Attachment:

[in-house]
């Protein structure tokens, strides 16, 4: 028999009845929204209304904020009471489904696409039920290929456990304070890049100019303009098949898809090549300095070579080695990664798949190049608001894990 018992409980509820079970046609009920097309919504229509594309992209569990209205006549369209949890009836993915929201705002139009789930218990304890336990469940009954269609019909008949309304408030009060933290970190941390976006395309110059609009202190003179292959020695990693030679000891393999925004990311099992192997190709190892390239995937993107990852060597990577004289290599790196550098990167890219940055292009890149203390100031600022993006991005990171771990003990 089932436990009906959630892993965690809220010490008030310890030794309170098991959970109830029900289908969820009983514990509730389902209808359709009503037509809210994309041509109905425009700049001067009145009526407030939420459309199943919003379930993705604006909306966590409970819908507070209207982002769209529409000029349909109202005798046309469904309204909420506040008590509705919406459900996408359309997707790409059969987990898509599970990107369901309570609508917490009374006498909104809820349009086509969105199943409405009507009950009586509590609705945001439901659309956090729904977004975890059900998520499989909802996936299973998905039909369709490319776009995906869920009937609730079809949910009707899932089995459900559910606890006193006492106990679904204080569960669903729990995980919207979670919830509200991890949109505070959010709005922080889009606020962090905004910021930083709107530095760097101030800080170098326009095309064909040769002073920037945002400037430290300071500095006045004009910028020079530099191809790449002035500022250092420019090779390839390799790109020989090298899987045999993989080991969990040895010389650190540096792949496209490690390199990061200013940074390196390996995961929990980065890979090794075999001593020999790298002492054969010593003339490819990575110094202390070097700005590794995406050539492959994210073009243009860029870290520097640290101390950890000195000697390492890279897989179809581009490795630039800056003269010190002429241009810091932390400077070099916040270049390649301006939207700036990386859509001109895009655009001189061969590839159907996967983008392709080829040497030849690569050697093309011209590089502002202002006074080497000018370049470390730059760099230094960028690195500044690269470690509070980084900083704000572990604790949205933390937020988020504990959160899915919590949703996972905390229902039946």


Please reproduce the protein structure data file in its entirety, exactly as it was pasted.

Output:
[in-house]
């Protein structure tokens, strides 16, 4: 028999009845929204209304904020009471489904696409039920290929456990304070890049100019303009098949898809090549300095070579080695990664798949190049608001894990 018992409980509820079970046609009920097309919504229509594309992209569990209205006549369209949890009836993915929201705002139009789930218990304890336990469940009954269609019909008949309304408030009060933290970190941390976006395309110059609009202190003179292959020695990693030679000891393999925004990311099992192997190709190892390239995937993107990852060597990577004289290599790196550098990167890219940055292009890149203390100031600022993006991005990171771990003990 089932436990009906959630892993965690809220010490008030310890030794309170098991959970109830029900289908969820009983514990509730389902209808359709009503037509809210994309041509109905425009700049001067009145009526407030939420459309199943919003379930993705604006909306966590409970819908507070209207982002769209529409000029349909109202005798046309469904309204909420506040008590509705919406459900996408359309997707790409059969987990898509599970990107369901309570609508917490009374006498909104809820349009086509969105199943409405009507009950009586509590609705945001439901659309956090729904977004975890059900998520499989909802996936299973998905039909369709490319776009995906869920009937609730079809949910009707899932089995459900559910606890006193006492106990679904204080569960669903729990995980919207979670919830509200991890949109505070959010709005922080889009606020962090905004910021930083709107530095760097101030800080170098326009095309064909040769002073920037945002400037430290300071500095006045004009910028020079530099191809790449002035500022250092420019090779390839390799790109020989090298899987045999993989080991969990040895010389650190540096792949496209490690390199990061200013940074390196390996995961929990980065890979090794075999001593020999790298002492054969010593003339490819990575110094202390070097700005590794995406050539492959994210073009243009860029870290520097640290101390950890000195000697390492890279897989179809581009490795630039800056003269010190002429241009810091932390400077070099916040270049390649301006939207700036990386859509001109895009655009001189061969590839159907996967983008392709080829040497030849690569050697093309011209590089502002202002006074080497000018370049470390730059760099230094960028690195500044690269470690509070980084900083704000572990604790949205933390937020988020504990959160899915919590949703996972905390229902039946």